Mice’s memory loss was reversed by injecting them with cerebrospinal fluid from their younger peers in a “pioneering” new treatment.
The substance, called cerebrospinal fluid (CSF), washes in and out of the gray and white matter in waves — helping to eliminate waste.
It coats tissues with proteins, or growth factors, that are vital for normal development.
Amounts decrease as we age — increasing the risk of Alzheimer’s disease and other neurological conditions.
Scientists say the treatment opens the door to new treatments and slows cognitive decline.
Using a precise tube and pump, cerebrospinal fluid (CSF) from adult mice was injected into the brains of 18-month-old animals—the equivalent of 60 in human years—over seven days.
Scans showed that it boosted the production of myelin, a fatty coating that protects nerve cells from damage.
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Next, the aged mice improved on the “fear conditioning task.” They remembered the tone and the flashing light which meant they were about to receive a small electric shock.
“Brain aging is the cause of dementia and neurodegenerative diseases, which imposes an enormous social burden,” said corresponding author Professor Tony Wyss-Coray from Stanford University in California. The improvements in memory observed in old mice receiving cerebrospinal fluid from younger animals may be attributed to growth factors that have been shown to restore neuronal function.
“Results show potential properties of young cerebrospinal fluid rejuvenation for brain aging.”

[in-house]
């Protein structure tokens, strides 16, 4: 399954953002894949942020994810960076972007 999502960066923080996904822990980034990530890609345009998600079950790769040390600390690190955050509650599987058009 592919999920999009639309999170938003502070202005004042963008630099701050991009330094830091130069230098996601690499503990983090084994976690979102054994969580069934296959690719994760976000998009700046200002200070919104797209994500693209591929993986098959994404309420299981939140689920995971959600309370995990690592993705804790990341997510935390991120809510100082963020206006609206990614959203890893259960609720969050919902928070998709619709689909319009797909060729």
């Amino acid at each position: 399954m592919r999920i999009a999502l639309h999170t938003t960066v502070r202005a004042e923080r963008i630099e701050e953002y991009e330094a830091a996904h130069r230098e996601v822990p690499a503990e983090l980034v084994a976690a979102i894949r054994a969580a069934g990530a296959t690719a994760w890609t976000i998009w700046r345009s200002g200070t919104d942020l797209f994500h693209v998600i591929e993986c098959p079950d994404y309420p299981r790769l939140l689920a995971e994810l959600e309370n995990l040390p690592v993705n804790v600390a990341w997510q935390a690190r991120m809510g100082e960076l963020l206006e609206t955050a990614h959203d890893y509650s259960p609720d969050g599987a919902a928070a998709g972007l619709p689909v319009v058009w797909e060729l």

A computer tool called RNA sequencing has shown that the treatment alters gene expression in the hippocampus, which controls memory.
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It stimulates cells in the central nervous system known as oligodendrocytes. They make myelin, which ensures strong signals between nerve cells.
The study, published in Nature, found that genes normally expressed in oligodendrocytes were significantly up-regulated in aged mice treated with CSF than in young mice.
In particular, he identified the gene named Fgf17 as the main gene. Activity decreases in elderly mice.
Boosting it has achieved the same benefits as the small ± cerebrospinal fluid, giving hope for the development of a drug that targets it.
“As the brain ages, cognitive decline increases along with the risk of developing dementia and neurodegenerative diseases,” said Professor Wyss-Coray. Understanding how systemic factors affect the brain throughout life has shed light on potential treatments to slow brain aging.
“The cerebrospinal fluid is part of the immediate environment of the brain, providing nutrients to brain cells, signaling molecules and growth factors.”
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Age-related cognitive decline affects up to a quarter of people over the age of 60. A healthy diet and regular exercise protect against this – but there are no drug treatments.
Professor Wyss-Coray said these findings demonstrate the regenerative power of young cerebrospinal fluid and identify Fgf17 as a key target for restoring the function of oligodendrocytes in the aging brain. Taken together, our results suggest that targeting myelogenesis in the hippocampus by factors in the small cerebrospinal fluid may be a therapeutic strategy to prevent or rescue cognitive decline associated with aging and neurodegenerative diseases.
Dr. Miriam Zawadzky and Professor Maria Lehtinen, of Boston Children’s Hospital in Massachusetts, who were not involved in the study, called the study “pioneering.”
“Not only does the study indicate that FGF17 has potential as a treatment
goal, but also suggests ways to administer drugs that allow for treatments
Direct access to cerebrospinal fluid may be useful in treating dementia.” “Any such treatment would be very useful in supporting our aging population.”
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